Two Types of DUI Charges
There are two major types of drunk driving charges that Atlanta drivers can face: Per Se DUI and Less Safe DUI. The major difference is the type of evidence required for each charge. It is illegal for a driver to be in control of a motor vehicle if they have an amount of alcohol (or drugs) in their system that makes them a less safe driver. For a 'Less Safe' DUI, the evidence required to prove guilt is the fact that the driver was operating in a manner that was to any degree unsafe.
For a Per Se DUI, the evidence required for guilt are the results of a chemical test demonstrating that the driver was above an established amount of blood alcohol content (BAC) in the blood as appropriate to their age and driver's license type. For drivers under the age of 21, this threshold is .02 grams / dL of blood. For drivers operating with a Commercial Driver's License (CDL), this threshold is .04 grams. For all other drivers, this threshold is .08 grams.
A person's BAC is measured through the use of a chemical test, usually performed by law enforcement officials during a vehicle stop for DUI suspicion. These tests include blood, breath, or urine tests. The most commonly used test is a breath test, for which an officer will either use a standard or portable breathalyzer machine. Prior to administering any chemical tests, a law enforcement officer must inform the driver of the concept of implied consent, which means that under Georgia law, you must submit to testing of your urine, blood or breath to determine the presence of alcohol or drugs if arrested on DUI suspicion, and that refusal is permitted, but will result in loss of driving privileges and can be used against you.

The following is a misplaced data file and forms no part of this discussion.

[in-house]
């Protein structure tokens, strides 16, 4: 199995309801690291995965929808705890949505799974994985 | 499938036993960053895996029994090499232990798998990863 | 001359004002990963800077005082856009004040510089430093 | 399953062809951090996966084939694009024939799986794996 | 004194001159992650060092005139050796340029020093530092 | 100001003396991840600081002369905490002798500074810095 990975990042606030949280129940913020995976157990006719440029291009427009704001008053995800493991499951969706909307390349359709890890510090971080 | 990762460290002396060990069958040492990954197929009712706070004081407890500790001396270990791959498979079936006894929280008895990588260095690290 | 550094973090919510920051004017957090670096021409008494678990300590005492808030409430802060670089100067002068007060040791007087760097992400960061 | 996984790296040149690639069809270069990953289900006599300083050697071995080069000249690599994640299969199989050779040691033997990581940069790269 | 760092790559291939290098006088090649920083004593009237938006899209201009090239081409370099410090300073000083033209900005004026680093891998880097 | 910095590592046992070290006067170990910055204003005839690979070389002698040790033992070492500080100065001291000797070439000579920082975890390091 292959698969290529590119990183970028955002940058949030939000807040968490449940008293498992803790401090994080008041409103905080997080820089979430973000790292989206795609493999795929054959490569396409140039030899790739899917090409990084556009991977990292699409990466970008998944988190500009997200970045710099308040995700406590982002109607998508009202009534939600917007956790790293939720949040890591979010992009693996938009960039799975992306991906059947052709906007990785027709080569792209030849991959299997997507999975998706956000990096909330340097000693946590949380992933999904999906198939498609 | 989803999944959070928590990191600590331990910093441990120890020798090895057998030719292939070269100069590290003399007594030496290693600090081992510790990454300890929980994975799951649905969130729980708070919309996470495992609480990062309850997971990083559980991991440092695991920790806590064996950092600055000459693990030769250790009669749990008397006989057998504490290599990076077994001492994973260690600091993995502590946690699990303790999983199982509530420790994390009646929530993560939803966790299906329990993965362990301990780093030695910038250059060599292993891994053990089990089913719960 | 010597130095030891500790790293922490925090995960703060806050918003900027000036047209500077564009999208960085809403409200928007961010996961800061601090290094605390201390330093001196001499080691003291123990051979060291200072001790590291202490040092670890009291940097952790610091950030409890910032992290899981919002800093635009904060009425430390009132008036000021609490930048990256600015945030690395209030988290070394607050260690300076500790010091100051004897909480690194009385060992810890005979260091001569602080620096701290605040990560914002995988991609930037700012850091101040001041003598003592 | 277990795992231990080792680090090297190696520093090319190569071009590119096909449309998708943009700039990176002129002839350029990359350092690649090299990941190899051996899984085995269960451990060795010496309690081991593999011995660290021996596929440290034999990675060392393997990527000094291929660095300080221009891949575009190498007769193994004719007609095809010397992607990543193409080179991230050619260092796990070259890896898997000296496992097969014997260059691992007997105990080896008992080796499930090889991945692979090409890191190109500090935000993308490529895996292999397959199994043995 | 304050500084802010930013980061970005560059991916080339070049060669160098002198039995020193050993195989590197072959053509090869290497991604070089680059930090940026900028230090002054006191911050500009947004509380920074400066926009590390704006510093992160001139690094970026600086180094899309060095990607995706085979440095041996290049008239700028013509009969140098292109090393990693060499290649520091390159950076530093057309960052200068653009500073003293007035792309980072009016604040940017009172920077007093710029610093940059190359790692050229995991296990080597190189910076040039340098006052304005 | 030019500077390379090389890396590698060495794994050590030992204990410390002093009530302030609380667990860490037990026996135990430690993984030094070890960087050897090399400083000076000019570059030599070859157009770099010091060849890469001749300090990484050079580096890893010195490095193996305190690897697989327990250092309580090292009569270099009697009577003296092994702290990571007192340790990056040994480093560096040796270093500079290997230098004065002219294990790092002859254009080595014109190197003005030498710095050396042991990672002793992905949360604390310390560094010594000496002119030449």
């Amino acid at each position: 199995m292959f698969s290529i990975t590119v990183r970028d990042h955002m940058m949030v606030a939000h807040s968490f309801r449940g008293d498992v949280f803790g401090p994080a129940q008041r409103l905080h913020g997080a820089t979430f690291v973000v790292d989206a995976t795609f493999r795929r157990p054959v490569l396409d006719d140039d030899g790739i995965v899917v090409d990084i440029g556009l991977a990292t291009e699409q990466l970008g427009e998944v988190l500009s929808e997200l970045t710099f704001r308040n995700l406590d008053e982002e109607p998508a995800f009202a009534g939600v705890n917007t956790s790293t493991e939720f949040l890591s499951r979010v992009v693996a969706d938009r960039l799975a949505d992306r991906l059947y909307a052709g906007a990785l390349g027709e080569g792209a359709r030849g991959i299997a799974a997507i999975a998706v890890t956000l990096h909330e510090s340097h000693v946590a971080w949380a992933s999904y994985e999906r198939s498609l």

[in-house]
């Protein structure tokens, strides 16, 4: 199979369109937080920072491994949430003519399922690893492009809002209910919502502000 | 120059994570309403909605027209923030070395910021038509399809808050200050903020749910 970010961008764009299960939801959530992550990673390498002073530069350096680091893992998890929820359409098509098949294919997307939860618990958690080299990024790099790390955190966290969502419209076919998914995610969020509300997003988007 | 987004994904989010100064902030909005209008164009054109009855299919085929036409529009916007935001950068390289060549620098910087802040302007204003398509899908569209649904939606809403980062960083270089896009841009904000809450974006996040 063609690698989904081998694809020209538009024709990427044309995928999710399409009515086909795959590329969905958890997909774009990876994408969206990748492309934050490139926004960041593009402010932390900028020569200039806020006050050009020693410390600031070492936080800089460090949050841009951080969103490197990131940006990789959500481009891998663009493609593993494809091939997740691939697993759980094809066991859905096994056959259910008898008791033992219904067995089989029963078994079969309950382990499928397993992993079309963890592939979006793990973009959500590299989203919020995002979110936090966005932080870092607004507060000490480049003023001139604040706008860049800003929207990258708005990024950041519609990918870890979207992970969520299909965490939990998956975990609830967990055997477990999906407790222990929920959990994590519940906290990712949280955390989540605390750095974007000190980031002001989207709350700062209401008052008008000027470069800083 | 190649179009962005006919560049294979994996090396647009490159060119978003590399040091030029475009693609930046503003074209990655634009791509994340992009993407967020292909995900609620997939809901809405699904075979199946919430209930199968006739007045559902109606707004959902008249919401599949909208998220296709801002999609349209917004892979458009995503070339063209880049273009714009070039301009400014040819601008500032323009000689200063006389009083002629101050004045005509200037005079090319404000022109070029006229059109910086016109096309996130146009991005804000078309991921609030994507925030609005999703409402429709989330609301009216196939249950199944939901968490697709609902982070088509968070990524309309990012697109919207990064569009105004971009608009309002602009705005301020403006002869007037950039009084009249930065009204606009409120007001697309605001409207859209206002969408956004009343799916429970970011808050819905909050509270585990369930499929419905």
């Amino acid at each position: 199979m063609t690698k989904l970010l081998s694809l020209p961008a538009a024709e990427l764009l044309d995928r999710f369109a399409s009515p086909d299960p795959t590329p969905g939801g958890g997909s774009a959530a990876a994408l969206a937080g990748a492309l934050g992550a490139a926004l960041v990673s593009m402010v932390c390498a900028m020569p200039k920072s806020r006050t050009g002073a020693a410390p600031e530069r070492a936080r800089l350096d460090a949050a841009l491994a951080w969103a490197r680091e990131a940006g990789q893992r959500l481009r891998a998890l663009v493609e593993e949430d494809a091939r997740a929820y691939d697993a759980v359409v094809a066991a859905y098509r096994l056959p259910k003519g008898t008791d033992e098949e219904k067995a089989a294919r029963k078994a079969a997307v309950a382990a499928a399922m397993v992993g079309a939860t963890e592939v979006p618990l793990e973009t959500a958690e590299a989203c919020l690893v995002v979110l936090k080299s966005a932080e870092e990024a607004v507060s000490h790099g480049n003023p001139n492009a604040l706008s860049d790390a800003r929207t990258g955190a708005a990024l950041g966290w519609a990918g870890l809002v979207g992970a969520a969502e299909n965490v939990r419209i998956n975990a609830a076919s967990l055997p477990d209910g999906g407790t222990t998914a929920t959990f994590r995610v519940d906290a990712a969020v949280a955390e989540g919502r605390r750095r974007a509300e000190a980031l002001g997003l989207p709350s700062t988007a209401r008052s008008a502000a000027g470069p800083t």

If you submit to a chemical test, and your BAC as measured is at or above the legal limit, you will be charged with a Per Se DUI. There does not need to be any additional evidence that you were an unsafe driver (such as swerving, violating traffic laws, etc). Your BAC test result is considered sufficient to charge you with DUI.
However, just because you submitted to a test and the result was sufficient for you to be charged with a Per Se DUI, this does not mean you will automatically be found guilty of DUI. For example, there are many requirements for the administration of a breath test, including the regular maintenance and calibration of the machine used. If your lawyer can prove that the breathalyzer used to take your BAC did not meet the required standards, your results may be challenged. Additionally, there are some medical conditions that can interfere with obtaining an accurate reading of BAC and these also provide grounds to legally challenge results.
If you have been charged with a Per Se DUI, please contact me. Together we will examine exactly what happened in your case and determine the most effective legal strategy.